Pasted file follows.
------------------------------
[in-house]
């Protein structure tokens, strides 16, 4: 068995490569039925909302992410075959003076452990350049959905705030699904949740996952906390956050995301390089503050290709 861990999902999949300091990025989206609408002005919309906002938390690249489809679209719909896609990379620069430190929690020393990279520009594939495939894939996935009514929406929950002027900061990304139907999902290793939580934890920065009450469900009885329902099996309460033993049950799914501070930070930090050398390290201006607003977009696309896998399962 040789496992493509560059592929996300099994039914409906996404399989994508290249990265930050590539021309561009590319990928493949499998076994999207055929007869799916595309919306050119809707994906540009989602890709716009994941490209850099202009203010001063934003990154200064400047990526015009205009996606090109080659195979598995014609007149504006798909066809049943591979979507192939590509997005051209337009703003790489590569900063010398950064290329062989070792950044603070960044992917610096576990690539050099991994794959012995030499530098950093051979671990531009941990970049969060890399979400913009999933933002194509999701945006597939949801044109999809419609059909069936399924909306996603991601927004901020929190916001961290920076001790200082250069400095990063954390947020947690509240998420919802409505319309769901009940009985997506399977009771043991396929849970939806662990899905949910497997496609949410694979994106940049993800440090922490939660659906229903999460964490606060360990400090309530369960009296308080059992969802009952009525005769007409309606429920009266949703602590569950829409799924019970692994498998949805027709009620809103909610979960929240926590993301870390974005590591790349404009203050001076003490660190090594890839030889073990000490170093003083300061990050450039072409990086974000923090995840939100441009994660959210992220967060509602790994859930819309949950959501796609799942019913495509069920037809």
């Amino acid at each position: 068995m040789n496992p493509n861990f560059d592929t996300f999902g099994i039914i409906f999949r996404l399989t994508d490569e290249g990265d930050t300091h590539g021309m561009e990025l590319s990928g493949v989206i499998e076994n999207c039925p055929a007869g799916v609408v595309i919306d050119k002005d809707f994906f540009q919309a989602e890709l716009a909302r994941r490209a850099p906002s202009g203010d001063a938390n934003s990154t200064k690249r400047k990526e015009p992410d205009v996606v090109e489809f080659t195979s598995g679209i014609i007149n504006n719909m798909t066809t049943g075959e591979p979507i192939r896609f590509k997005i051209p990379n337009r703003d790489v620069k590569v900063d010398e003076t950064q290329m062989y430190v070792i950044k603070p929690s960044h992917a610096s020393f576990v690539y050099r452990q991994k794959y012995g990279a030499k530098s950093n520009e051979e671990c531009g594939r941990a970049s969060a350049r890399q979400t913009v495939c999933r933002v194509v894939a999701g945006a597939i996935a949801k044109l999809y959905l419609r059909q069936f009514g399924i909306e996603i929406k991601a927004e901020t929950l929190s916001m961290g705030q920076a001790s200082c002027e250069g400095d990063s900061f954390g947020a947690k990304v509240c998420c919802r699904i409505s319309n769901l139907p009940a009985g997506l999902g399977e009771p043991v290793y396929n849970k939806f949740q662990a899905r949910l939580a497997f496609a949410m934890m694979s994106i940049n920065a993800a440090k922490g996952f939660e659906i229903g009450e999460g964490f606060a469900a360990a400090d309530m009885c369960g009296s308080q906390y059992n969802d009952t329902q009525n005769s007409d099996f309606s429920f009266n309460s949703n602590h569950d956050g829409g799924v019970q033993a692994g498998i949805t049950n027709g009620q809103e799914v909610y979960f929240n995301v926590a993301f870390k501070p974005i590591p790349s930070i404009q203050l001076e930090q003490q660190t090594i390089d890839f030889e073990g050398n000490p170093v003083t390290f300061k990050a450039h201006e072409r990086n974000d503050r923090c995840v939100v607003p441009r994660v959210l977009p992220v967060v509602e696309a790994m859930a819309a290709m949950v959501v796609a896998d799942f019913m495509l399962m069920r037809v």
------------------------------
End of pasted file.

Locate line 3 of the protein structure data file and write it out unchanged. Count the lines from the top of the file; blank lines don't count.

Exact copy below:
């Amino acid at each position: 068995m040789n496992p493509n861990f560059d592929t996300f999902g099994i039914i409906f999949r996404l399989t994508d490569e290249g990265d930050t300091h590539g021309m561009e990025l590319s990928g493949v989206i499998e076994n999207c039925p055929a007869g799916v609408v595309i919306d050119k002005d809707f994906f540009q919309a989602e890709l716009a909302r994941r490209a850099p906002s202009g203010d001063a938390n934003s990154t200064k690249r400047k990526e015009p992410d205009v996606v090109e489809f080659t195979s598995g679209i014609i007149n504006n719909m798909t066809t049943g075959e591979p979507i192939r896609f590509k997005i051209p990379n337009r703003d790489v620069k590569v900063d010398e003076t950064q290329m062989y430190v070792i950044k603070p929690s960044h992917a610096s020393f576990v690539y050099r452990q991994k794959y012995g990279a030499k530098s950093n520009e051979e671990c531009g594939r941990a970049s969060a350049r890399q979400t913009v495939c999933r933002v194509v894939a999701g945006a597939i996935a949801k044109l999809y959905l419609r059909q069936f009514g399924i909306e996603i929406k991601a927004e901020t929950l929190s916001m961290g705030q920076a001790s200082c002027e250069g400095d990063s900061f954390g947020a947690k990304v509240c998420c919802r699904i409505s319309n769901l139907p009940a009985g997506l999902g399977e009771p043991v290793y396929n849970k939806f949740q662990a899905r949910l939580a497997f496609a949410m934890m694979s994106i940049n920065a993800a440090k922490g996952f939660e659906i229903g009450e999460g964490f606060a469900a360990a400090d309530m009885c369960g009296s308080q906390y059992n969802d009952t329902q009525n005769s007409d099996f309606s429920f009266n309460s949703n602590h569950d956050g829409g799924v019970q033993a692994g498998i949805t049950n027709g009620q809103e799914v909610y979960f929240n995301v926590a993301f870390k501070p974005i590591p790349s930070i404009q203050l001076e930090q003490q660190t090594i390089d890839f030889e073990g050398n000490p170093v003083t390290f300061k990050a450039h201006e072409r990086n974000d503050r923090c995840v939100v607003p441009r994660v959210l977009p992220v967060v509602e696309a790994m859930a819309a290709m949950v959501v796609a896998d799942f019913m495509l399962m069920r037809v």